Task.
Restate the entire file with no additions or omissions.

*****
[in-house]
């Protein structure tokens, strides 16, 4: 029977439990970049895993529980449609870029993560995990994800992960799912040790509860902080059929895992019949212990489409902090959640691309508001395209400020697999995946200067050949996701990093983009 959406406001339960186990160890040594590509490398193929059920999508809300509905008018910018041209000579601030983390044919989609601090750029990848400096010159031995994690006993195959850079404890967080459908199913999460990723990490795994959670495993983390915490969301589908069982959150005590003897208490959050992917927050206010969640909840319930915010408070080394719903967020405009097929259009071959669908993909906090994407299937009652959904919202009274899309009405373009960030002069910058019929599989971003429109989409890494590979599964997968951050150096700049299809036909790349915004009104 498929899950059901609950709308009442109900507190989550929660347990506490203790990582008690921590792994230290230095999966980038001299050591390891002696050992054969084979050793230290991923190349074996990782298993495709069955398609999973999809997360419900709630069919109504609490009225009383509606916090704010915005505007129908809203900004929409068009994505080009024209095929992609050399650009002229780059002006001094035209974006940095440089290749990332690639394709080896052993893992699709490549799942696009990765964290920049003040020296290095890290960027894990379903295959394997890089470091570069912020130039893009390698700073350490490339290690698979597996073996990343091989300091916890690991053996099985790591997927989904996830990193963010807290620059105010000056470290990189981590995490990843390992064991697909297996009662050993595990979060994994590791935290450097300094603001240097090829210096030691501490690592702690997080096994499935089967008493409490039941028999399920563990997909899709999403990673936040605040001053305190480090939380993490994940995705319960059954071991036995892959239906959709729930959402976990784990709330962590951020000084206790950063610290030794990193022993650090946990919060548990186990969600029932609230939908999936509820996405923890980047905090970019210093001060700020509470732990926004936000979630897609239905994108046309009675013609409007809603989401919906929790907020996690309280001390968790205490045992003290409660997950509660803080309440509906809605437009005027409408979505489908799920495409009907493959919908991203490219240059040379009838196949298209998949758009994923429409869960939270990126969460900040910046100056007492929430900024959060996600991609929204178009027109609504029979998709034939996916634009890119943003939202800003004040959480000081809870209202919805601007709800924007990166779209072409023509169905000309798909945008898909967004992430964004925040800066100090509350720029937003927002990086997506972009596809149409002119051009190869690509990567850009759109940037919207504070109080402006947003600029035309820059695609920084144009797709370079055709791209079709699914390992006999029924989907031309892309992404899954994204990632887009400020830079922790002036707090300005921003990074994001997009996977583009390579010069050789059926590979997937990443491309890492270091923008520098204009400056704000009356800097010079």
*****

[in-house]
């Protein structure tokens, strides 16, 4: 029977439990970049895993529980449609870029993560995990994800992960799912040790509860902080059929895992019949212990489409902090959640691309508001395209400020697999995946200067050949996701990093983009 959406406001339960186990160890040594590509490398193929059920999508809300509905008018910018041209000579601030983390044919989609601090750029990848400096010159031995994690006993195959850079404890967080459908199913999460990723990490795994959670495993983390915490969301589908069982959150005590003897208490959050992917927050206010969640909840319930915010408070080394719903967020405009097929259009071959669908993909906090994407299937009652959904919202009274899309009405373009960030002069910058019929599989971003429109989409890494590979599964997968951050150096700049299809036909790349915004009104 498929899950059901609950709308009442109900507190989550929660347990506490203790990582008690921590792994230290230095999966980038001299050591390891002696050992054969084979050793230290991923190349074996990782298993495709069955398609999973999809997360419900709630069919109504609490009225009383509606916090704010915005505007129908809203900004929409068009994505080009024209095929992609050399650009002229780059002006001094035209974006940095440089290749990332690639394709080896052993893992699709490549799942696009990765964290920049003040020296290095890290960027894990379903295959394997890089470091570069912020130039893009390698700073350490490339290690698979597996073996990343091989300091916890690991053996099985790591997927989904996830990193963010807290620059105010000056470290990189981590995490990843390992064991697909297996009662050993595990979060994994590791935290450097300094603001240097090829210096030691501490690592702690997080096994499935089967008493409490039941028999399920563990997909899709999403990673936040605040001053305190480090939380993490994940995705319960059954071991036995892959239906959709729930959402976990784990709330962590951020000084206790950063610290030794990193022993650090946990919060548990186990969600029932609230939908999936509820996405923890980047905090970019210093001060700020509470732990926004936000979630897609239905994108046309009675013609409007809603989401919906929790907020996690309280001390968790205490045992003290409660997950509660803080309440509906809605437009005027409408979505489908799920495409009907493959919908991203490219240059040379009838196949298209998949758009994923429409869960939270990126969460900040910046100056007492929430900024959060996600991609929204178009027109609504029979998709034939996916634009890119943003939202800003004040959480000081809870209202919805601007709800924007990166779209072409023509169905000309798909945008898909967004992430964004925040800066100090509350720029937003927002990086997506972009596809149409002119051009190869690509990567850009759109940037919207504070109080402006947003600029035309820059695609920084144009797709370079055709791209079709699914390992006999029924989907031309892309992404899954994204990632887009400020830079922790002036707090300005921003990074994001997009996977583009390579010069050789059926590979997937990443491309890492270091923008520098204009400056704000009356800097010079």